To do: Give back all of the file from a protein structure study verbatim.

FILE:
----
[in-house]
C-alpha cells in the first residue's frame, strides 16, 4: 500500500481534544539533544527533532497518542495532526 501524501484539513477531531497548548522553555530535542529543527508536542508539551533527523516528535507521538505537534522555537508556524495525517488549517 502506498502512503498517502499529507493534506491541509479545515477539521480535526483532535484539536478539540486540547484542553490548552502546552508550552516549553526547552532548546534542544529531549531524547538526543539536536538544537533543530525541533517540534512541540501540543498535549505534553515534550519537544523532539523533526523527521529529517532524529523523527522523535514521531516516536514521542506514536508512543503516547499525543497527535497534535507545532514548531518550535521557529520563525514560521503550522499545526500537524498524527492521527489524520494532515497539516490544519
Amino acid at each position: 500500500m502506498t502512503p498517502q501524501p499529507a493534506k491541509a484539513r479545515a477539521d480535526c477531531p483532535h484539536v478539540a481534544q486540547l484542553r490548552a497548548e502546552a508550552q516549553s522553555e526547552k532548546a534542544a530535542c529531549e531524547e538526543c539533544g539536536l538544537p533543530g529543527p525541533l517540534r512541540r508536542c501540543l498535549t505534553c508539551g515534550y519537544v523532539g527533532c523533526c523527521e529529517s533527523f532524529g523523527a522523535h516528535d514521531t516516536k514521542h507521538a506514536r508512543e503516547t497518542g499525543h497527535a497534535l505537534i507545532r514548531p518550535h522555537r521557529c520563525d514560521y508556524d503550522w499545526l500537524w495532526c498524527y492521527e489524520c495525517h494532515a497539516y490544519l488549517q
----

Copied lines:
[in-house]
C-alpha cells in the first residue's frame, strides 16, 4: 500500500481534544539533544527533532497518542495532526 501524501484539513477531531497548548522553555530535542529543527508536542508539551533527523516528535507521538505537534522555537508556524495525517488549517 502506498502512503498517502499529507493534506491541509479545515477539521480535526483532535484539536478539540486540547484542553490548552502546552508550552516549553526547552532548546534542544529531549531524547538526543539536536538544537533543530525541533517540534512541540501540543498535549505534553515534550519537544523532539523533526523527521529529517532524529523523527522523535514521531516516536514521542506514536508512543503516547499525543497527535497534535507545532514548531518550535521557529520563525514560521503550522499545526500537524498524527492521527489524520494532515497539516490544519
Amino acid at each position: 500500500m502506498t502512503p498517502q501524501p499529507a493534506k491541509a484539513r479545515a477539521d480535526c477531531p483532535h484539536v478539540a481534544q486540547l484542553r490548552a497548548e502546552a508550552q516549553s522553555e526547552k532548546a534542544a530535542c529531549e531524547e538526543c539533544g539536536l538544537p533543530g529543527p525541533l517540534r512541540r508536542c501540543l498535549t505534553c508539551g515534550y519537544v523532539g527533532c523533526c523527521e529529517s533527523f532524529g523523527a522523535h516528535d514521531t516516536k514521542h507521538a506514536r508512543e503516547t497518542g499525543h497527535a497534535l505537534i507545532r514548531p518550535h522555537r521557529c520563525d514560521y508556524d503550522w499545526l500537524w495532526c498524527y492521527e489524520c495525517h494532515a497539516y490544519l488549517q